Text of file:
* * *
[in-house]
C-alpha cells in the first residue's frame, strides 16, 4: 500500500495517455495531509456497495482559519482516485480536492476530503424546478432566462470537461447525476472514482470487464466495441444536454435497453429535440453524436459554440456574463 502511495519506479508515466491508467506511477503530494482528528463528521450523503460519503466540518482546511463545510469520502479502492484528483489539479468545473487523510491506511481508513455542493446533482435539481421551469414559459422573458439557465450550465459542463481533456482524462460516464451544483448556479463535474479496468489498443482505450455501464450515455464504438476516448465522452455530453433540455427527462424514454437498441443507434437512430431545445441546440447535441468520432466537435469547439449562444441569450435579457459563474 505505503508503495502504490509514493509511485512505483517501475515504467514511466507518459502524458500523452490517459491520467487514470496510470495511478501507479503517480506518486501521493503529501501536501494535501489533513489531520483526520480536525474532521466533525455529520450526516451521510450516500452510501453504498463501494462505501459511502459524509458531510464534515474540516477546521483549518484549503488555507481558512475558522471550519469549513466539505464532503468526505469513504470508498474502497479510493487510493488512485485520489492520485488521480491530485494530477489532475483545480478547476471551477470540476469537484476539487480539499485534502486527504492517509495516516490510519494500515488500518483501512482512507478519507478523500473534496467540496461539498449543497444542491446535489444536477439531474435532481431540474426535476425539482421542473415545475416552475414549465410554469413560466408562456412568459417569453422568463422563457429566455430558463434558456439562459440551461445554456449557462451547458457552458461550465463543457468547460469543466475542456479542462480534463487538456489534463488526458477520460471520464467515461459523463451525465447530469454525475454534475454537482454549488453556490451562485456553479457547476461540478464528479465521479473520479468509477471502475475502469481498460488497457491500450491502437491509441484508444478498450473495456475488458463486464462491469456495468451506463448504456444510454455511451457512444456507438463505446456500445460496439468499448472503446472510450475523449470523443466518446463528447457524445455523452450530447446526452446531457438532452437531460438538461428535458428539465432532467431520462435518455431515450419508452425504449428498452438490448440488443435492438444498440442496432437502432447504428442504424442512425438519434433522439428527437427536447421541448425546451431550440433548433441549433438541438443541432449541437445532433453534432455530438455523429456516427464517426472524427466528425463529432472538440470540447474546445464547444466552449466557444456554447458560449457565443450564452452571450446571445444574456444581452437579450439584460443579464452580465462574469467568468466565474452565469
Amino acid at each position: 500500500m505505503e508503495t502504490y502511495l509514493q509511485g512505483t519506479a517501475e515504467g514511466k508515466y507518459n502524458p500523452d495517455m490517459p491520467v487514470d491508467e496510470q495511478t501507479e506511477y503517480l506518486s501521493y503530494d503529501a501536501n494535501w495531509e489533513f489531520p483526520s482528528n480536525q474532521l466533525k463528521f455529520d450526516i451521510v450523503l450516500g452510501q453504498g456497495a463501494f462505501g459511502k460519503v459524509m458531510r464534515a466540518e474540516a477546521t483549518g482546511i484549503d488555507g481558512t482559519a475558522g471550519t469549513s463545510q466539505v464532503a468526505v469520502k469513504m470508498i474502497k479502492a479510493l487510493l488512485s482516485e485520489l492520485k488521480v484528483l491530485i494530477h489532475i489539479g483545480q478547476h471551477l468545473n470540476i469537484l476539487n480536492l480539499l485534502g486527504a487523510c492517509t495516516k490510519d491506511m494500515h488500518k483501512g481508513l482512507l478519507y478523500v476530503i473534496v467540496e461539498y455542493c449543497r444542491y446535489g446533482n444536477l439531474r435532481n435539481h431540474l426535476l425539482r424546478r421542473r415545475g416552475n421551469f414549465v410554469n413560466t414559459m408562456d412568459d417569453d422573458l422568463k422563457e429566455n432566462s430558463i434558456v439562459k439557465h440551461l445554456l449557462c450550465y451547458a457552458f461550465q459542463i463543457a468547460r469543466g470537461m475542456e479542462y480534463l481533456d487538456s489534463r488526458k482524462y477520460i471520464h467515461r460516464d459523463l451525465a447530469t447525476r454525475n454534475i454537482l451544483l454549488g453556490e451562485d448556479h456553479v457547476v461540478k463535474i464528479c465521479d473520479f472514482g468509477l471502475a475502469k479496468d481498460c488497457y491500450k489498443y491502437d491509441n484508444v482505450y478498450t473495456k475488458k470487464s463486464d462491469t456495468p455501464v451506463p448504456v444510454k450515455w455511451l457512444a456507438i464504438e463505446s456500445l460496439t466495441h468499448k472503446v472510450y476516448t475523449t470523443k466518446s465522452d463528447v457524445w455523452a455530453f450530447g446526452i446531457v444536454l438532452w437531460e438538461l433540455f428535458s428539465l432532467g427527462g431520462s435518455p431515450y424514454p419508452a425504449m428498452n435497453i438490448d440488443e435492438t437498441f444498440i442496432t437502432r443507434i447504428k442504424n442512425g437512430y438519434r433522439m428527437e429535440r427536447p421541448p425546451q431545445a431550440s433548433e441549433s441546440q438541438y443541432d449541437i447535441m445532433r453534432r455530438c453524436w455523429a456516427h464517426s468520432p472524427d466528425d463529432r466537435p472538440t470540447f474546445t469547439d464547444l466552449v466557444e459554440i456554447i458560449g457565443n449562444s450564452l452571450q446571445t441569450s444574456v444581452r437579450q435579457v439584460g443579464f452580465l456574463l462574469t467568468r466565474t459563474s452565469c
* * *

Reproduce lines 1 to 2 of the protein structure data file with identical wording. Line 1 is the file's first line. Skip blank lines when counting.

[in-house]
C-alpha cells in the first residue's frame, strides 16, 4: 500500500495517455495531509456497495482559519482516485480536492476530503424546478432566462470537461447525476472514482470487464466495441444536454435497453429535440453524436459554440456574463 502511495519506479508515466491508467506511477503530494482528528463528521450523503460519503466540518482546511463545510469520502479502492484528483489539479468545473487523510491506511481508513455542493446533482435539481421551469414559459422573458439557465450550465459542463481533456482524462460516464451544483448556479463535474479496468489498443482505450455501464450515455464504438476516448465522452455530453433540455427527462424514454437498441443507434437512430431545445441546440447535441468520432466537435469547439449562444441569450435579457459563474 505505503508503495502504490509514493509511485512505483517501475515504467514511466507518459502524458500523452490517459491520467487514470496510470495511478501507479503517480506518486501521493503529501501536501494535501489533513489531520483526520480536525474532521466533525455529520450526516451521510450516500452510501453504498463501494462505501459511502459524509458531510464534515474540516477546521483549518484549503488555507481558512475558522471550519469549513466539505464532503468526505469513504470508498474502497479510493487510493488512485485520489492520485488521480491530485494530477489532475483545480478547476471551477470540476469537484476539487480539499485534502486527504492517509495516516490510519494500515488500518483501512482512507478519507478523500473534496467540496461539498449543497444542491446535489444536477439531474435532481431540474426535476425539482421542473415545475416552475414549465410554469413560466408562456412568459417569453422568463422563457429566455430558463434558456439562459440551461445554456449557462451547458457552458461550465463543457468547460469543466475542456479542462480534463487538456489534463488526458477520460471520464467515461459523463451525465447530469454525475454534475454537482454549488453556490451562485456553479457547476461540478464528479465521479473520479468509477471502475475502469481498460488497457491500450491502437491509441484508444478498450473495456475488458463486464462491469456495468451506463448504456444510454455511451457512444456507438463505446456500445460496439468499448472503446472510450475523449470523443466518446463528447457524445455523452450530447446526452446531457438532452437531460438538461428535458428539465432532467431520462435518455431515450419508452425504449428498452438490448440488443435492438444498440442496432437502432447504428442504424442512425438519434433522439428527437427536447421541448425546451431550440433548433441549433438541438443541432449541437445532433453534432455530438455523429456516427464517426472524427466528425463529432472538440470540447474546445464547444466552449466557444456554447458560449457565443450564452452571450446571445444574456444581452437579450439584460443579464452580465462574469467568468466565474452565469